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Dore Schary: An Eyewitness Account of the Hollywood Blacklist Agreement

Independents Speak Out During the Blacklist

The following excerpt is from Dore Schary's autobiography Heyday, one of the most famous retellings of the events of the so-called Waldorf Declaration in which the blacklist policy was formalized at a meeting of the key Hollywood figures. SIMPP president Donald Nelson was present at the meeting. Despite opposition from SIMPP members Sam Goldwyn and Walter Wanger, the Waldorf Conference Statement was issued, and the blacklist began.

Excerpt from Heyday by Dore Schary

Once the hearings ended and the Hollywood Ten were cited for contempt by the House, the Committee to Defend the First Amendment fell apart and Eric Johnston called a meeting at the Waldorf in New York. The meeting, November 24, 1947, was attended by the presidents of companies, and a regiment of lawyers.

Dore Schary (left) and MPAA President Eric Johnston.

McNutt had been demoted (perhaps because his "political clout" had not had much clout) and replaced as chief legal sachem by former Secretary of State James Byrnes. In addition to New York executive heads, independents such as Sam Goldwyn and Walter Wanger were invited. Along with Ned Depinet I represented RKO; Nicholas Schenck, Mayer, Spyros Skouras, Barney Balaban, Jack Cohn, B. B. Kahane, Y. Frank Freeman and Jack Warner were the big guns present. Zanuck was not there. A congress of attorneys were also in attendance. Johnston chaired the meeting. A sea change had taken place. Johnston had abandoned his previous posture and, seemingly panicked by what he saw as a drastic change in public opinion, was for a tough policy on the part of the industry. He talked to the seventy to eighty people who were in the room as if we were members of an industry manufacturing secret deadly weapons by employing Communists.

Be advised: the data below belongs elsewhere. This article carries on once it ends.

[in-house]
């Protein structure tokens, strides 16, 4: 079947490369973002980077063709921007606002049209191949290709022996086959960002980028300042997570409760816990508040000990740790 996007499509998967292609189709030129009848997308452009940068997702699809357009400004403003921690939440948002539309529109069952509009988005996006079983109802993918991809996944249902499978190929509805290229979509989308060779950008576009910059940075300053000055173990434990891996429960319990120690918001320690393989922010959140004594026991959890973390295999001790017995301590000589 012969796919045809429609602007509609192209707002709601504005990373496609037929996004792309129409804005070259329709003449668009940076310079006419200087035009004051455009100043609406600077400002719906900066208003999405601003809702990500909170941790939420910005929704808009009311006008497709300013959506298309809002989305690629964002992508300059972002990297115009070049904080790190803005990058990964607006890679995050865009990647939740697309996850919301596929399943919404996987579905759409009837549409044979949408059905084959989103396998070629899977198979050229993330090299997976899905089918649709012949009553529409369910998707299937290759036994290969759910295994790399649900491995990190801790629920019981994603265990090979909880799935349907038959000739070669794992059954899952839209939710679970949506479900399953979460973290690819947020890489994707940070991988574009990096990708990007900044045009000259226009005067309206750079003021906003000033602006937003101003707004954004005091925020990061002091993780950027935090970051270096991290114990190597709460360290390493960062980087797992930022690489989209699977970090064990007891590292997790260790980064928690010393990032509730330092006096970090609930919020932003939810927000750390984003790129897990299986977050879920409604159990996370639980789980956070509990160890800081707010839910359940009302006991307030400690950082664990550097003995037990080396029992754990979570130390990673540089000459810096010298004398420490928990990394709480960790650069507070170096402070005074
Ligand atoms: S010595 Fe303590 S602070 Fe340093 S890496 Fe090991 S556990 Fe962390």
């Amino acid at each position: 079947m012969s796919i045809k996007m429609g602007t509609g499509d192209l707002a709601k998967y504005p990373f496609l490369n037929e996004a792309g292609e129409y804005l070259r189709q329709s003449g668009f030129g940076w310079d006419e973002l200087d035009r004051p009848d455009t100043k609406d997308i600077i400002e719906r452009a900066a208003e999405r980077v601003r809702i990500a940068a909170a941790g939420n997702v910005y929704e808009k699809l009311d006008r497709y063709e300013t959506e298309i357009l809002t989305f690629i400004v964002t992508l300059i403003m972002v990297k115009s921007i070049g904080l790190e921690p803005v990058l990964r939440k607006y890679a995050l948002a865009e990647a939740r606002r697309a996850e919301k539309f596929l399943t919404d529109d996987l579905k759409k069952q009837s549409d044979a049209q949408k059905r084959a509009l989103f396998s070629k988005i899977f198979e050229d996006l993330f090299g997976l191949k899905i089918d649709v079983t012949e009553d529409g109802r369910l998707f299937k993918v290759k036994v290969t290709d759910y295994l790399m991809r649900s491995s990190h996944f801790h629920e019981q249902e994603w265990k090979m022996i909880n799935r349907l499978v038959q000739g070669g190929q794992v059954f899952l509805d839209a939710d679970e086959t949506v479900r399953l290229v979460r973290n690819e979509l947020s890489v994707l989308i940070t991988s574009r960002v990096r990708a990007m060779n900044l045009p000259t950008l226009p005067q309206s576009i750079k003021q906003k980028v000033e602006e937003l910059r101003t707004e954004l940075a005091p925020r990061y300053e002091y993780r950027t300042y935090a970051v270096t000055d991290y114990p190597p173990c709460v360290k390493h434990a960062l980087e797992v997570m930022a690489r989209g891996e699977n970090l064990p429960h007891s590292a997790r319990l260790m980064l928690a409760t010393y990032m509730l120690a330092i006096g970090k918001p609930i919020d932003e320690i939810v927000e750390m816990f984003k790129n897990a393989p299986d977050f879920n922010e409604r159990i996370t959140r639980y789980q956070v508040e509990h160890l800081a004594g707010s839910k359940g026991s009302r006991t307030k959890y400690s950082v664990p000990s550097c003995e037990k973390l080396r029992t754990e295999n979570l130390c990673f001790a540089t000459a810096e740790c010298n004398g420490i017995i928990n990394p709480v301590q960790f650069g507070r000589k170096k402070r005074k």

Johnston's opening salvo was followed by patriotic statements from Messrs. Mayer, Freeman, Skouras, and a few others. Sam Goldwyn was bold enough to suggest that there was an air of panic in the room. Goldwyn, ramrod straight, bald headed, and with a slightly Oriental slant to his eyes, spoke sarcastically and irritated Johnston, who responded with an angry speech concluding with the cliche question asking us whether we were mice or men. He insisted that if the motion-picture business wanted to earn the respect of the American public, the ten men who had appeared plus any known, or believed to be, Communists had to be discharged.

That was my cue to speak up: the men involved at the hearing were not yet proven guilty of anything there was no law in the country denying the right of any citizen to be a Communist; there was no proof any of these men had advocated the overthrow of the government by force or violence; we had insisted there had been no Communist propagandizing in films, hence, the men in question could not be guilty of that arcane crime; we would dishonor and not honor our industry by an action that would inevitably lead to a blacklist.